Family Research Council

The Case Against Expanding Gambling

By Bob Morrison Senior Fellow for Policy Studies


Robert Morrison is Senior Fellow for Policy Studies at Family Research Council. This article appeared in The Daily Caller on August 27, 2014.


With some state governors pushing to increase gambling, and with some Americans understandably confused about states' rights and federalism, it's time to consider whether legalized gambling should be encouraged or not. Can states ease pressure on hard-hit taxpayers by legalizing various forms of casinos and off-track betting on horse racing? And should it spread to the Internet?

A personal vignette may serve here. When I worked in Connecticut in the early 1980s, I would regularly drive the half-hour to my office and pass the state-sponsored OTB parlor.

Off-Track Betting had been legal for some years by then. I would always see cars filling the parking lot outside the OTB parlor an hour before it opened at 9 am. There was a brisk trade going on between the cars as people who had been attracted to OTB soon learned that they could find numbers runners there.

But if the State Lottery had made numbers running obsolete, why would anyone need to deal with illegal policy rackets? Very simply, because winnings from the illegal numbers game were not subject to Connecticut's high tax rates. And by setting up OTB parlors, the Constitution State had very helpfully provided a venue to attract addicted gamblers. Or, as a cop colorfully told me at the time: If the state sets up a honey wagon, don't be surprised if it draws flies.

Arriving at my office in Clinton, I would go downstairs every morning to get a newspaper and a cup of coffee at the corner drugstore. I soon saw a group of "regulars" enjoying their coffee and Danish and scratching away on little cards, Connecticut Lottery stubs, itching to see whether they had bought a winning ticket.

I would see the town folk there frequently enough become friendly. These were nice people and, from picking up snatches of their conversation as I hurried back up to my office, I could tell they were humorous and intelligent New Englanders.

Yet returning to that drugstore for lunch, I was surprised at how many of the same ticket scratchers were still there at noon. They had whiled away their morning in pleasant conversation and gambling.

Connecticut was then struggling to get out of the recession into which Jimmy Carter's policies had plunged us. And these folks at the counter had the age and experience to have come up with new goods and services to help America's ailing economy. Or, at least, they might have provided the kind of skilled workers whose commitment to a good day's work for a good day's pay might have been helpful.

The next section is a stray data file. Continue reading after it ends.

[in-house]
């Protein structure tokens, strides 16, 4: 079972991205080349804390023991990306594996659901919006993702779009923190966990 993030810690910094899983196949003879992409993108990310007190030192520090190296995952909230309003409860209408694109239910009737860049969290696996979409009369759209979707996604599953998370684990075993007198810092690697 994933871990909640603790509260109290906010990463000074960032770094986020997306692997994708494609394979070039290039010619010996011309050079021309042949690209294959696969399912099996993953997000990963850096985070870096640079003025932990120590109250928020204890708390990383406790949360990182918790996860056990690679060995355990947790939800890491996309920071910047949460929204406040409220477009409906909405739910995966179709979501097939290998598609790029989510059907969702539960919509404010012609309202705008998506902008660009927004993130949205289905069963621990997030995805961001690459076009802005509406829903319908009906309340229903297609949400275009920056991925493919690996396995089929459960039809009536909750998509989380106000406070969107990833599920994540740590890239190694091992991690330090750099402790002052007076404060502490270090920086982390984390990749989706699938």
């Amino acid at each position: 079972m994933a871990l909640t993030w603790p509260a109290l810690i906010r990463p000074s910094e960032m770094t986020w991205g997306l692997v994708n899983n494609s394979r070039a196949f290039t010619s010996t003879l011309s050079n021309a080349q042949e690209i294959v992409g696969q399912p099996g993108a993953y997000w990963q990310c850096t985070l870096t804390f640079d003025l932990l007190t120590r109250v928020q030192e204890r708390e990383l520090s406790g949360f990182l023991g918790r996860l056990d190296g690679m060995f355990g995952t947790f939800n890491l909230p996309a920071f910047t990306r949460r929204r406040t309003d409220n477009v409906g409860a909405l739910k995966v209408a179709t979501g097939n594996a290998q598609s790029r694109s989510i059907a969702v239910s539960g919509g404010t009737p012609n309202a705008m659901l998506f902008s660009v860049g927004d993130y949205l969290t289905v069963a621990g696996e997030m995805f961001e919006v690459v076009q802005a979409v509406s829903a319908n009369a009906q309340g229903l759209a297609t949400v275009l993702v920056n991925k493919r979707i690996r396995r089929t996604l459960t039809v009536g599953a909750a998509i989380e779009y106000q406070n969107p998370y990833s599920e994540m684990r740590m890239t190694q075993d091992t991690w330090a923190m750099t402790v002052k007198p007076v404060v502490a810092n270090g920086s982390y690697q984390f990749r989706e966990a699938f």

Connecticut, also known as the little Nutmeg State, had been a giant in America's industrial revolution. Abraham Lincoln, in an 1860 pre-campaign swing through the state, had praised its hard working people and had committed himself to the rights of free labor. Asked in Hartford about what he thought of a strike by workers in a shoe factory, Lincoln the anti-slavery lawyer and politician said he was glad to be in a state where the workers were free to strike for better pay and conditions.

We all value liberty, it is true. And it may well be that government is not best advised to try to enforce every virtue by law and stamp out all vice. There is always that libertarian impulse, as expressed memorably by the Sage of Baltimore, H.L. Mencken. He said that New England's Puritans did not ban bear-baiting out of any sympathy for the suffering of the bear, but out of the dark suspicion that somewhere someone was enjoying himself.

Still, when I consider the well-documented harms to families and society of gambling addiction, when we see young parents driven to extremes by indebtedness, children left in cars outside of casinos, and all the rest, we should all question the wisdom of state-sponsored gambling. After our family moved away from Connecticut, a famous casino opened up on Indian reservation land.

The promoters had promised many new jobs. But they never said much about the kind of work that might entail, such as the minimum-wage labor needed for "seat changer." What's that? It is a casino worker who replaces the soaked cushions on the plastic seats. It seems that some gamblers are so intent on pulling the handles of slot machines that they cannot make it to the restrooms.

I think of Lincoln in this connection, too. He summoned loyal Americans to defend their Union in 1861. And he said this people's government would protect our fundamental right to life, liberty, and the pursuit of happiness. Isn't legal gambling the way some people pursue their happiness? Lincoln added an important qualifier. This government, he pledged, would "clear the paths of laudable pursuit."

It may be legal, but is it laudable? Would we have such a conflicts over immigration - legal and illegal - and over presumed income inequality if more Americans practiced that Yankee work ethic? Under this administration, more Americans are not working than at any time in our long history.

We need to stress Mr. Lincoln's Laudable Pursuits. He was a model of that work ethic. We have no record of a single day in his life when he was not working. And we need the kind of work ethic that Connecticut once represented to the world.

Meet The Author
Bob Morrison Senior Fellow for Policy Studies

Bob Morrison was educated in New York Public schools and earned his B.A. and M.A. degrees in government and foreign affairs from the University of Virginia. He has also done (Full Bio)

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